NASA once asked astronaut and astrophysicist, Sally Ride if 100 tampons would be enough for one week in space... Seriously.
Sally Ride grew up in Los Angeles, CA. From a very young age she became infatuated with science. She went on to study physics at Stanford University, where she received a bachelor’s degree, masters degree, and a Ph.D in Physics. While finishing her Ph.D. in 1977, she saw an ad from NASA seeking highly qualified students to join their astronaut program. There were over 8,000 applicants but Ride was selected as one of the first six female astronauts ever. However, it was not all smooth sailing after that. At NASA she faced challenges because of her gender. Many of the former military test pilots were not open to the idea of working alongside women. After completing rigorous training she was assigned to her first shuttle mission, the STS-7 on the Challenger.
The media took special interest in Ride since she was about to become the first American woman to travel to space. They were concerned about whether or not “her emotions as woman” would effect her judgement in space and how it could effect her reproductive organs. Ride was not fond of this, as she was a fiercely private woman. For most of her life she hid the fact that she was a lesbian and being openly gay could have jeopardized her opportunity to take part in the mission. But, Ride did not entertain these concerns and on June 18, 1983 she became the first American woman in space. The mission was successful and afterwards she continued working with NASA and eventually returned to space.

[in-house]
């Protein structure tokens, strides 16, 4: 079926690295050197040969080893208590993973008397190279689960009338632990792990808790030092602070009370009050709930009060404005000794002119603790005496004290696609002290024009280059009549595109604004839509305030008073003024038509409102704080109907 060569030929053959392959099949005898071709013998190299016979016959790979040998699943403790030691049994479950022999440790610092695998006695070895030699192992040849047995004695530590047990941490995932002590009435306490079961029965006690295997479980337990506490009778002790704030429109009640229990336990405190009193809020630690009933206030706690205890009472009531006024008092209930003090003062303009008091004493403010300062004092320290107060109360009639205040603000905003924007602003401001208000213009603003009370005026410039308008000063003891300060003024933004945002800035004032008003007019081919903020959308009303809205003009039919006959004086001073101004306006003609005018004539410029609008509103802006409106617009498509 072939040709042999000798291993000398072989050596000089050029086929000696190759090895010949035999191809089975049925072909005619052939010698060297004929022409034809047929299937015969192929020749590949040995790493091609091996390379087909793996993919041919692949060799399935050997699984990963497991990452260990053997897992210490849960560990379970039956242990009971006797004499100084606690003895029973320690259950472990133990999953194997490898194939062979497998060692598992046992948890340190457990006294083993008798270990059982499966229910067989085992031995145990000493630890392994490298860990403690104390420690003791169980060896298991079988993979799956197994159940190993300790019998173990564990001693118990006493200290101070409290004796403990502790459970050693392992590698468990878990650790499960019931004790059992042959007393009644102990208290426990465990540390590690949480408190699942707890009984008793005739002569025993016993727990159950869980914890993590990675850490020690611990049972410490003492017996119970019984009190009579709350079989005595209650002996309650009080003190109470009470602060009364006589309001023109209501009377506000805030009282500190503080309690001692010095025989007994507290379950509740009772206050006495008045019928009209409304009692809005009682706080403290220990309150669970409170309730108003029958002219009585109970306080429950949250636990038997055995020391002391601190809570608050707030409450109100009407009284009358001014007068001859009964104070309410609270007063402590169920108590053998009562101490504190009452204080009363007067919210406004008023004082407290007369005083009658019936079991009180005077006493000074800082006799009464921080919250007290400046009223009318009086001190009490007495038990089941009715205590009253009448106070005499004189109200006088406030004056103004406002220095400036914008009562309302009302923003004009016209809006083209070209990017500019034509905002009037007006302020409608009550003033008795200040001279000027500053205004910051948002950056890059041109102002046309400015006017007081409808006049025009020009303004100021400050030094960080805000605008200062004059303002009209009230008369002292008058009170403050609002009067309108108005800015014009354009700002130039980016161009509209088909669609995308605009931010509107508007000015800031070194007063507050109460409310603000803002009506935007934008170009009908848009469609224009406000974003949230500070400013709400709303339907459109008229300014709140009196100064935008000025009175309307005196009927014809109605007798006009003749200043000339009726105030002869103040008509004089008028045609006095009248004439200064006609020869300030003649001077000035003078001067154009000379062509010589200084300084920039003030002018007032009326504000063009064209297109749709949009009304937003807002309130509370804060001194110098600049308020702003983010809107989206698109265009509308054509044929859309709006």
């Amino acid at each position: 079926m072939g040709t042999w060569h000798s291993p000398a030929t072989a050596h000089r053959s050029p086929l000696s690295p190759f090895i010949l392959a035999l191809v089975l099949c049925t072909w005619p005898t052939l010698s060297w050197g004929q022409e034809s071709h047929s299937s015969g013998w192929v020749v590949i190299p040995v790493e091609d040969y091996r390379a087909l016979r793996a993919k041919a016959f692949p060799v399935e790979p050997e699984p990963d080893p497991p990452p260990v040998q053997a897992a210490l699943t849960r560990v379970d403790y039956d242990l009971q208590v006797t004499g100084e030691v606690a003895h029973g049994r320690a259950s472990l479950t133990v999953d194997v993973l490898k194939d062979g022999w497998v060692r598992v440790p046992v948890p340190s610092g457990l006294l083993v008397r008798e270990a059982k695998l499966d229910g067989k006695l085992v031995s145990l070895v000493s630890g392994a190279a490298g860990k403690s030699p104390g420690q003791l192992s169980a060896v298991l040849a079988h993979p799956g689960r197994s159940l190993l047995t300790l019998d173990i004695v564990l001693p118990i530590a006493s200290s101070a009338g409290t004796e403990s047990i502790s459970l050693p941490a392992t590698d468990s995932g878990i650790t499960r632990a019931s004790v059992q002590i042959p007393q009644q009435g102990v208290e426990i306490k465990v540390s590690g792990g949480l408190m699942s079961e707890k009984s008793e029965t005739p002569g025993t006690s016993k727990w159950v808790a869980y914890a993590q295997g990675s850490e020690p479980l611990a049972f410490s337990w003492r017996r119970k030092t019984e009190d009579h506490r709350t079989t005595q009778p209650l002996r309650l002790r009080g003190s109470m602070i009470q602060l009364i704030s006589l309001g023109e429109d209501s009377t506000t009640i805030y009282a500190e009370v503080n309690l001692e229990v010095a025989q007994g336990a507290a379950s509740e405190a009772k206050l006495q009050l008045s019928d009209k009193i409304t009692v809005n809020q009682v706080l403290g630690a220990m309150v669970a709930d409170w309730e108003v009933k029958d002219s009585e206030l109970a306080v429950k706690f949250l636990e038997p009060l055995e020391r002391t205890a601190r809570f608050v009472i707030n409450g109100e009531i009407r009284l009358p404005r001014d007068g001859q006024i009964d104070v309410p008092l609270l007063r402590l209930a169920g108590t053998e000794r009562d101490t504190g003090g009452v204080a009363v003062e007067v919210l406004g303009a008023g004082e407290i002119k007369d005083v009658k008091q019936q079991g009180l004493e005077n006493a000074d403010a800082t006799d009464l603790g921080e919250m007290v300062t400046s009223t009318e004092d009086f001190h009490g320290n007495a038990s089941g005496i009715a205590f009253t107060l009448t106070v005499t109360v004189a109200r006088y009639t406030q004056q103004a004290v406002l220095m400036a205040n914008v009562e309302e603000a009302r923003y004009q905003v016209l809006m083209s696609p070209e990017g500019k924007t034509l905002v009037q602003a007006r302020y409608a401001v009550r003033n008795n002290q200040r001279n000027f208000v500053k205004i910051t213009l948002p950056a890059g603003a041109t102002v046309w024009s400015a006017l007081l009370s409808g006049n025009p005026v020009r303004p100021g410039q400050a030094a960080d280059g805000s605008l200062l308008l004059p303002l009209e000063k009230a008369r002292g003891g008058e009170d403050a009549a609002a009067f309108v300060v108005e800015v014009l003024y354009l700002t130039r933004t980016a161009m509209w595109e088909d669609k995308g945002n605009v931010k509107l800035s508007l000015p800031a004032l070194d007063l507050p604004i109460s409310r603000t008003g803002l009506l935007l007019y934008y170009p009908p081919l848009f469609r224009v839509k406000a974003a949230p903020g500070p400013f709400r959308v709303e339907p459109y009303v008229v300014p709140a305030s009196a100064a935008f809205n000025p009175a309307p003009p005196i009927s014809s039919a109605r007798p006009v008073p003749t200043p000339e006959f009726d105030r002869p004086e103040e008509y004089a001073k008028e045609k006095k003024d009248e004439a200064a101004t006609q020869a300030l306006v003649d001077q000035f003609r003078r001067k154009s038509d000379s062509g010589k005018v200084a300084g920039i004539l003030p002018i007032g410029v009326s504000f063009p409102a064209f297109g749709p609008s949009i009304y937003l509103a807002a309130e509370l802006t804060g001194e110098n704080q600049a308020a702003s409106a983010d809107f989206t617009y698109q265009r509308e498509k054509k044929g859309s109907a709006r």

Ride left NASA in 1987 but stayed involved in the field, teaching, writing books, and conducting research. In 2001 Ride and her partner Tam O’ Shaughnessy founded Sally Ride Science, an organization intended to encourage girls and women to explore the science field. “If we want scientists and engineers in the future, we should be cultivating the girls as much as the boys” Ride said. Her contributions to space aeronautics as well as women in science are immeasurable. For these contributions, she was inducted into the US Astronaut Hall of Fame in 2003.
After a short battle with pancreatic cancer, Ride passed away in 2012 at the age of 61. In total, Sally Ride spent over 343 hours of her life in space. For the fearlessly breaking barriers (sometimes literally) and for paving the way for future women in science… WE THANK YOU SALLY!
PS- The song Mustang Sally came before Sally Ride's fame, it is purely coincidental. Trust us, we googled it...
Image via NASA